Ryan Holmes in Fortune – Why Did Twitter Divorce LinkedIn?

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A column by HootSuite CEO Ryan Holmes was featured on the Fortune Magazine website last week.  Holmes weighs in on Twitter’s recent breakup with LinkedIn, which is no longer able to display tweets in its users’ activity streams.

You can check out the story – and what it means for the Twitterverse – here.

Reining in the Ecosystem

The blogosphere has been buzzing with possible theories for the rift this week.  Many commentators have pointed to the fact that LinkedIn wasn’t displaying Twitter’s new features, including threaded conversations and expanded tweets, an explanation echoed by Twitter’s own consumer product lead.

But money is also part of the issue.  Twitter’s revenue model is built around selling ads, which appear as promoted tweets, trends and accounts and in several other forms.  This model depends on drawing in as many users as possible and monetizing them through ad sales.

LinkedIn – and similar third-party consumer apps that rely on Twitter’s API – may have posed a challenge to this model by effectively funnelling consumers away from Twitter’s own site.  Of course, there are some very significant collateral benefits of this arrangement, which Twitter’s own founder Biz Stone has acknowledged.  Twitter’s wide-open API spawned the giant ecosystem of outside apps in its orbit – more than a million and counting – and enabled the network to amass a half-billion users in just six years.

But as Twitter has turned its attention to monetization in recent years, it has tightened the reins on outside developers and begun to restrict its API.  In this context, the LinkedIn decision makes perfect sense – part of a movement to channel consumers back to Twitter and its own branded apps.

Twitter as a Medium for Interaction

Fans of Twitter and LinkedIn have been understandably shaken by the sudden breakup.  Many have wondered if it had to happen and what can be done to prevent future splits.  Bottlenose CEO Nova Spivack offers a very attractive compromise solution.  Rather than dropping third-party developers, Twitter could simply inject its ads into their API streams.  If developers want, they can opt out of these ads by paying a small fee.  It’s a win-win: Twitter gets revenue; developers keep API access.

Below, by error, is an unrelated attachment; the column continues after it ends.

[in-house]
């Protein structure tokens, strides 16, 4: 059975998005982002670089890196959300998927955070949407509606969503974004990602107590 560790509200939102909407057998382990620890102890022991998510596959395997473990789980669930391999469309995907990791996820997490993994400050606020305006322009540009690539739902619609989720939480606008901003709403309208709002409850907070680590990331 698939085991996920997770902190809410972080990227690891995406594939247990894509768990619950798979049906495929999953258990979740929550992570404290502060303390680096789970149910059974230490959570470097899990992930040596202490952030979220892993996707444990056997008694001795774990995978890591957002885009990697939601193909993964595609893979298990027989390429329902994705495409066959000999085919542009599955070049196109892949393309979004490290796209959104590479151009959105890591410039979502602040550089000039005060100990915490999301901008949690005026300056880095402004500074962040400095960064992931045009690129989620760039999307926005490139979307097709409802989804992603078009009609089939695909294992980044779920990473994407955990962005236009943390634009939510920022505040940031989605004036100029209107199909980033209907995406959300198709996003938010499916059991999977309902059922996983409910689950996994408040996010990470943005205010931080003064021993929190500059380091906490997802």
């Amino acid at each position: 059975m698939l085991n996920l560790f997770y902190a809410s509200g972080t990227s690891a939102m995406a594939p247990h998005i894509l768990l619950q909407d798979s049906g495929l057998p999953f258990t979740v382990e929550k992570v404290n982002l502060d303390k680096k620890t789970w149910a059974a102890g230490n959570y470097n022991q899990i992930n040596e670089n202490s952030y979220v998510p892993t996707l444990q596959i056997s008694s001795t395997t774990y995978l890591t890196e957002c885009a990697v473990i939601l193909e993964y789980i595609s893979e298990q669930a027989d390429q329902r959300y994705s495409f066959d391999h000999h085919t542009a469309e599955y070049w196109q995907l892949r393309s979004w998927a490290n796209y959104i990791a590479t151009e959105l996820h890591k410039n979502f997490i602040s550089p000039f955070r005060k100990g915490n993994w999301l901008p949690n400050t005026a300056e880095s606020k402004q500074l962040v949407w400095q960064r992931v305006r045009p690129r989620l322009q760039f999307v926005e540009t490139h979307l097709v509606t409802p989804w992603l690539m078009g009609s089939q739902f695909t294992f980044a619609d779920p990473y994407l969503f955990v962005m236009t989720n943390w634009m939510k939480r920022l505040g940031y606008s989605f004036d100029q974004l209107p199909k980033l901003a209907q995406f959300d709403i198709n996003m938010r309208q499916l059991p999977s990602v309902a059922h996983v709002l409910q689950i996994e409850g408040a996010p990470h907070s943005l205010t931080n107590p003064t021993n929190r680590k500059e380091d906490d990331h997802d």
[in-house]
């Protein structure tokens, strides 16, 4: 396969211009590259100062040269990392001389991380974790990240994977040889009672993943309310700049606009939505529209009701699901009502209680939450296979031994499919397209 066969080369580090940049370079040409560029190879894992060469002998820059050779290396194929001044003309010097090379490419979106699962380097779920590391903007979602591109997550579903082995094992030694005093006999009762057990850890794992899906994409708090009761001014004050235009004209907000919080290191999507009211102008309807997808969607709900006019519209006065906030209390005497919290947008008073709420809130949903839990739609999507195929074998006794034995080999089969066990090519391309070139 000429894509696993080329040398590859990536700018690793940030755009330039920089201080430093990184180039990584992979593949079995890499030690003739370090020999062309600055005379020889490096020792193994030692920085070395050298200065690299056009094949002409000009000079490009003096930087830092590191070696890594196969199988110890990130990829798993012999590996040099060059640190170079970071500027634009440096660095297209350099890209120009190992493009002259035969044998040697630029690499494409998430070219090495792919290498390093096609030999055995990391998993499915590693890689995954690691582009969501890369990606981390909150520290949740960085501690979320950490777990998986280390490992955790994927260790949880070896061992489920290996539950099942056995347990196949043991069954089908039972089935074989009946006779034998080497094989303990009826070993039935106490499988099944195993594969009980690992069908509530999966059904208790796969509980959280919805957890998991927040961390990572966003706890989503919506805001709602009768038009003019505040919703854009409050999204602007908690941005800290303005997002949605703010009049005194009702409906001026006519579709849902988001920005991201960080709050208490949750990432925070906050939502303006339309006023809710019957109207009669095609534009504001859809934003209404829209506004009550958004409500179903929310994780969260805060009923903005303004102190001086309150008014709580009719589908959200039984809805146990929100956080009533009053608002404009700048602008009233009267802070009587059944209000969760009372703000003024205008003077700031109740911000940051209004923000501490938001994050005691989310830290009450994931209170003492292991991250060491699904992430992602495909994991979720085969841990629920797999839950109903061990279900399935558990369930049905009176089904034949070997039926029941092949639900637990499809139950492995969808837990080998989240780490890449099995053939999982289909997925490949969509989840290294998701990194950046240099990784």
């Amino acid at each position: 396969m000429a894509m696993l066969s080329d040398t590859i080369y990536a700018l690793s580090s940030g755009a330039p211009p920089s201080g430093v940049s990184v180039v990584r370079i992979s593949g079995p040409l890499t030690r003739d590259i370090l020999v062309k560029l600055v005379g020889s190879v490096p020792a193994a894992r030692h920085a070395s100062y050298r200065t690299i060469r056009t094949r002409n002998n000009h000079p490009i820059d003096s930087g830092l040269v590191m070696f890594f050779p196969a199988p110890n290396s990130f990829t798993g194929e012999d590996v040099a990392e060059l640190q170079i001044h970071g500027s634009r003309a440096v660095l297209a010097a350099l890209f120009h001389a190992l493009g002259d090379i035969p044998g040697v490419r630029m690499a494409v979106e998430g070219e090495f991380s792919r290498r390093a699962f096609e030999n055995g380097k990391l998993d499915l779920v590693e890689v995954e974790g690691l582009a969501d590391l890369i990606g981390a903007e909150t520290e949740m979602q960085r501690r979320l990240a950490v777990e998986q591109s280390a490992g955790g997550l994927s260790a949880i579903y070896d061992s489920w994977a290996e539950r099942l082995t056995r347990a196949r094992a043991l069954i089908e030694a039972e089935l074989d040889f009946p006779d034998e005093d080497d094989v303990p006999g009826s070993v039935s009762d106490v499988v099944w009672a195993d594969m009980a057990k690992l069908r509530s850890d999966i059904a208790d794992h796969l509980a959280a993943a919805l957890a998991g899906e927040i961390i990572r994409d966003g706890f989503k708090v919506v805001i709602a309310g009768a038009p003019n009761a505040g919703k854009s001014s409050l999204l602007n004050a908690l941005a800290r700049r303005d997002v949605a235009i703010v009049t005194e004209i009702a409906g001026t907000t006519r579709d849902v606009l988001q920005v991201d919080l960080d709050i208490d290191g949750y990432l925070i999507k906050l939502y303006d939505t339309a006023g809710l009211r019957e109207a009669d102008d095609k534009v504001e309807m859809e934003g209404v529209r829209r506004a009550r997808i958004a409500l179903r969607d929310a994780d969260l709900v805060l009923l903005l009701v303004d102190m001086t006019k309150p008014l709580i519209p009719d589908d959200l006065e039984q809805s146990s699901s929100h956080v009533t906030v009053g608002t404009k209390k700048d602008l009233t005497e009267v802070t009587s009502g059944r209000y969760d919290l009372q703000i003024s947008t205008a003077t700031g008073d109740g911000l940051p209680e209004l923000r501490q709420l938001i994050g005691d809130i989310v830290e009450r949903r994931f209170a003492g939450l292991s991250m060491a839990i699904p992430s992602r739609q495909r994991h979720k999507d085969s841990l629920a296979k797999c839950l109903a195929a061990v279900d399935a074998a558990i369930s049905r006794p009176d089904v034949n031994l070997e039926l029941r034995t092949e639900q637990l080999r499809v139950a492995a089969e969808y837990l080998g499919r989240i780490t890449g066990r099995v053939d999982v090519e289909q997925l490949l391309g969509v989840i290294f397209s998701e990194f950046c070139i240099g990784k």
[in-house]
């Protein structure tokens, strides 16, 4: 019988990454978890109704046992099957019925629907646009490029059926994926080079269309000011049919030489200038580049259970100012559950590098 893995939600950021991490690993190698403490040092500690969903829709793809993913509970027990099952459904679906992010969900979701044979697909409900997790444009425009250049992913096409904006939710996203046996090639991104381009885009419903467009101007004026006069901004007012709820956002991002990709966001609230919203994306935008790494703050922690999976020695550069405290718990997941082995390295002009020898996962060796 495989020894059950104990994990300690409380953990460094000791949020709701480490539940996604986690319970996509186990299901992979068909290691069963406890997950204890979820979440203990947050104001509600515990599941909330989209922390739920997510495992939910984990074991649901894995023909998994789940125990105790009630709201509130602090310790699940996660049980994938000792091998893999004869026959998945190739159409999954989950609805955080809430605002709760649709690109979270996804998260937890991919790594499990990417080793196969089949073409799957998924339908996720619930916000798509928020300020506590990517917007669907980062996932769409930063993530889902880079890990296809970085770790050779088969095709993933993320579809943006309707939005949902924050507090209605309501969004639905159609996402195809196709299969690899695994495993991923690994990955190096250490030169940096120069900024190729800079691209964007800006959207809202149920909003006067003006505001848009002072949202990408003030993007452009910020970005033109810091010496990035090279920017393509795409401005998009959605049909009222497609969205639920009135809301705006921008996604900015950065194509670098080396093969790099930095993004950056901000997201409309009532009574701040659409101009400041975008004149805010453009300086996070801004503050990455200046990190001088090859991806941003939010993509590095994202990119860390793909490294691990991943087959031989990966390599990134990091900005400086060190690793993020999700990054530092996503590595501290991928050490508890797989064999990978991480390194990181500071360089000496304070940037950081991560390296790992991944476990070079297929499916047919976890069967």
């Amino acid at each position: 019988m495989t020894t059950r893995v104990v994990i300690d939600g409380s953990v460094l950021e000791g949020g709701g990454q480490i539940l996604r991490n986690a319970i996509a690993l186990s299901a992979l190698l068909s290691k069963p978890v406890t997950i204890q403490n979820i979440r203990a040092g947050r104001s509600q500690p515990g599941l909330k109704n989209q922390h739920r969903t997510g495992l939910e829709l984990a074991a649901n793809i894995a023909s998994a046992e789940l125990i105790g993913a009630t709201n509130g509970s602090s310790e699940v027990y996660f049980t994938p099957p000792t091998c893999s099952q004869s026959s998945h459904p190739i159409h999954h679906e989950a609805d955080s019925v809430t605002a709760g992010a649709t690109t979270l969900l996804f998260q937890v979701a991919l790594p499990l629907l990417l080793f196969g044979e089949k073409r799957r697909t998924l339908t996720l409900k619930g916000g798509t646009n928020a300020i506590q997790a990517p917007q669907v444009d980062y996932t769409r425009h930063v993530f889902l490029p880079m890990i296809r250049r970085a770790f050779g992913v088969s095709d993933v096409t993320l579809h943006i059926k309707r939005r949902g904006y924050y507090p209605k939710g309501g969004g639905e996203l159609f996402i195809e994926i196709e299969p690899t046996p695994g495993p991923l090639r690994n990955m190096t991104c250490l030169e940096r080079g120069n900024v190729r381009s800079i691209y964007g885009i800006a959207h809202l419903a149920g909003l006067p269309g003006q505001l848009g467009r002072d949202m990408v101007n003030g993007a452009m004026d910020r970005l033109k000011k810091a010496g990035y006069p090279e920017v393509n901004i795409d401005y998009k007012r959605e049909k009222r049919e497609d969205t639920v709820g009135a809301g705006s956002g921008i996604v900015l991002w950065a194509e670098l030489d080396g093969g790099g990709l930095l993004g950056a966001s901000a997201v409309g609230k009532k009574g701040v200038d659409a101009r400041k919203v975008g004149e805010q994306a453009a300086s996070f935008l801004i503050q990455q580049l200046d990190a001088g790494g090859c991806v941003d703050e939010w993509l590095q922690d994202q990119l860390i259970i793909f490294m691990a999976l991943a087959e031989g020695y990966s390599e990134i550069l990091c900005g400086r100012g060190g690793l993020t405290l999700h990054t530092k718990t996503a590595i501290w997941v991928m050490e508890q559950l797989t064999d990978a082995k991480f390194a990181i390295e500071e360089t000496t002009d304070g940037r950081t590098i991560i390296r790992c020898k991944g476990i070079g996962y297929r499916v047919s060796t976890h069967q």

It’s not clear why this solution didn’t work in the case of LinkedIn.  But it’s possible to read between the lines of a blog post from last year by Twitter’s director of platform Ryan Sarver.  He emphasizes that third-party apps shouldn’t “mimic or reproduce the mainstream Twitter consumer experience.”  In other words, apps that just take tweets and redisplay them for consumers aren’t going to cut it.

On the other hand, Sarver notes that business utilities – that cement Twitter’s role in the business world and use the API in new and unexpected ways – represent a real growth area for developers.  He praises apps (including HootSuite) that service brands, enterprises and media companies, helping them to “tap into the zeitgeist about their brands on Twitter and manage relationships with their consumers using Twitter as a medium for interaction.”

For the full story, check out Holmes’ article on the Fortune website.